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Sailing World Cup: Italian sailor hospitalised after foiling incident

by Richard Gladwell/Sail-World.com/nz 27 Aug 2019 03:45 PDT 27 August 2019
Lorenzo Bressani and Cecilia Zorzi (ITA) competing at the 2018 World Nacra 17 Championships at Aarhus, Denmark © Sailing Energy / World Sailing

One of ITA Nacra17 team has been injured in an incident when sailing at speed downwind, ahead of the Sailing World Cup event in Enoshima, Japan

Following collision with another boat, for'ard hand Cecilia Zorzi fell overboard and the rudder aileron blade hit her on the right leg. This resulted into a deep cut with loss of tissue from tibialis anterior (forward side of the lower leg muscle). Bleeding was reported as being "copious".

Zorzi was immediately rescued by ITA Team coach Gabriele Bruni who brought her aboard the RIB and assisted with tourniquet, disinfection and sterile gauze as per team procedures.

Bruni was also first responder in another Nacra 17 incident where US sailor Bora Gulari suffered a partial loss of three fingers on his right hand.

Ashore she was treated immediately at the First Aid station where doctors, after examination, decided to send Zorzi to Fujisawa Municipal Hospital a 15 minute trip by ambulance.

X-rays showed there was no bone damage and the soft tissue treatment was done under local anaesthesia.

Three hours after the incident Zorzi left the hospital and a decision was made that she could race in the regatta. She and skipper Lorenzo Bressani picked up a startline infringement, scoring maximum points, in the first race of the series, and they finished sixth in the second.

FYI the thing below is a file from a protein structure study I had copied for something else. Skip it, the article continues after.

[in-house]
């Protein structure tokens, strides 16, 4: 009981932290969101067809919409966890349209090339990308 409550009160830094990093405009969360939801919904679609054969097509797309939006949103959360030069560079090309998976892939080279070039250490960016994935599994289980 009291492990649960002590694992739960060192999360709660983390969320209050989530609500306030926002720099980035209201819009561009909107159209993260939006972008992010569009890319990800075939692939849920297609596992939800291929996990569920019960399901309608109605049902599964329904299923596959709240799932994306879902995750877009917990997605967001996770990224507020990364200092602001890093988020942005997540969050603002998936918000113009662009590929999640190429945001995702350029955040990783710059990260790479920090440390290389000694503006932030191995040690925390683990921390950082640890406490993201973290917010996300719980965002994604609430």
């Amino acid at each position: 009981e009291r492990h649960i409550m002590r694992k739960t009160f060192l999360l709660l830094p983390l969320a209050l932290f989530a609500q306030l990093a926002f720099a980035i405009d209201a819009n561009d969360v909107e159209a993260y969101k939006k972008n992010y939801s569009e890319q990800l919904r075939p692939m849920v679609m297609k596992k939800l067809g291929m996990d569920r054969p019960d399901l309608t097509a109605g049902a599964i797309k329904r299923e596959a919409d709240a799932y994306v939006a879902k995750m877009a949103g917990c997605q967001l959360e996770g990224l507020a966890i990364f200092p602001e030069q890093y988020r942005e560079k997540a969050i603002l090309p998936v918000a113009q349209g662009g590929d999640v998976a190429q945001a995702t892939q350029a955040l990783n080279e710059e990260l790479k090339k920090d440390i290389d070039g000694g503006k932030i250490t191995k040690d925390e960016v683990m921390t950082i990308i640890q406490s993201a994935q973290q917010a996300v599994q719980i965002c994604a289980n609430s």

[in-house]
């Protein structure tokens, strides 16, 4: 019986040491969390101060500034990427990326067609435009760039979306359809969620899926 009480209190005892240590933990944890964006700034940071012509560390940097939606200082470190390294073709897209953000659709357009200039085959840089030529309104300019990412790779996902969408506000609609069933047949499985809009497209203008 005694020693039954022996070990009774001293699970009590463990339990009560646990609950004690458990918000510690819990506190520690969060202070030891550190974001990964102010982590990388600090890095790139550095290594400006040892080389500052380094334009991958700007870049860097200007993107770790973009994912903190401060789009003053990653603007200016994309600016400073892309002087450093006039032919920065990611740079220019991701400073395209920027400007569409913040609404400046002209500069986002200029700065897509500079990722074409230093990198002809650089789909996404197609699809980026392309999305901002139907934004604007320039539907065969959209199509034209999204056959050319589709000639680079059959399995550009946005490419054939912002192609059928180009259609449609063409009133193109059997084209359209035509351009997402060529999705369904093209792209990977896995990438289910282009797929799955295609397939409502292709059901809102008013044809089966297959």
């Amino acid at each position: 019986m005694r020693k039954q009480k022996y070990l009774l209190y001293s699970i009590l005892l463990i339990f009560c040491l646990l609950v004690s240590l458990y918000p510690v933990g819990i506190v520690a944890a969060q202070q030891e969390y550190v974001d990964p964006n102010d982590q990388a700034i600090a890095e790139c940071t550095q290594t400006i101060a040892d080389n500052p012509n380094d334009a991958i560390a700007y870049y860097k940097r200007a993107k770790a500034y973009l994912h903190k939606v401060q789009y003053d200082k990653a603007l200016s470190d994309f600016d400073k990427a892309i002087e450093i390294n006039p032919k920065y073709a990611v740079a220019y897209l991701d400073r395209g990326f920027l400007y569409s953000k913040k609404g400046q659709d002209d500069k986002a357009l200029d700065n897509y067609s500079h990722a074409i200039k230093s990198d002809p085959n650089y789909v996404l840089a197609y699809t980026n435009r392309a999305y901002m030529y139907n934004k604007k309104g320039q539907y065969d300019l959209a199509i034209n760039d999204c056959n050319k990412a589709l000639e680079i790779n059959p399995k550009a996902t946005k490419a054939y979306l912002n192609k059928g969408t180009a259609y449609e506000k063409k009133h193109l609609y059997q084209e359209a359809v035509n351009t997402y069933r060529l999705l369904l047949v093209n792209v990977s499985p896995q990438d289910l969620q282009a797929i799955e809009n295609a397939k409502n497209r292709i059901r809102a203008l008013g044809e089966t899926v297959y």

The Italian sailing team report, apparently by Michele Marchesini, Technical Director of the Italian team, commented that "every single link in the medical chain worked well".

Full translation services were provided according to the report.

The report stressed that like with other foiling classes the very first actions on the water are the most important. "Coaches are essential for this, they must be properly trained and have adequate first aid kit onboard," said the report.

It was noted that this was the sixth foiling injury in 20 months for the Italian team alone. While the consequences of this incident appear to be, fortunately, relatively minor - but that is just a matter of luck as to what part of the body was struck by the foil - and the situation could have been a lot more serious, as others have been.

Subsequent to this report, the 49er/Nacra 17 issued their own statement on foiling safety issues and procedure which is as follows:

International Nacra 17 Class Association

Safety Statement

A safety incident occurred in training just before the Sailing World Cup in Enoshima, Japan. A Nacra 17 crew was struck by the rudder and elevator resulting in a cut. The crew was immediately rescued by a coach in attendance where a tourniquet was applied to stem the bleeding and steps were taken to counter any infectious matter.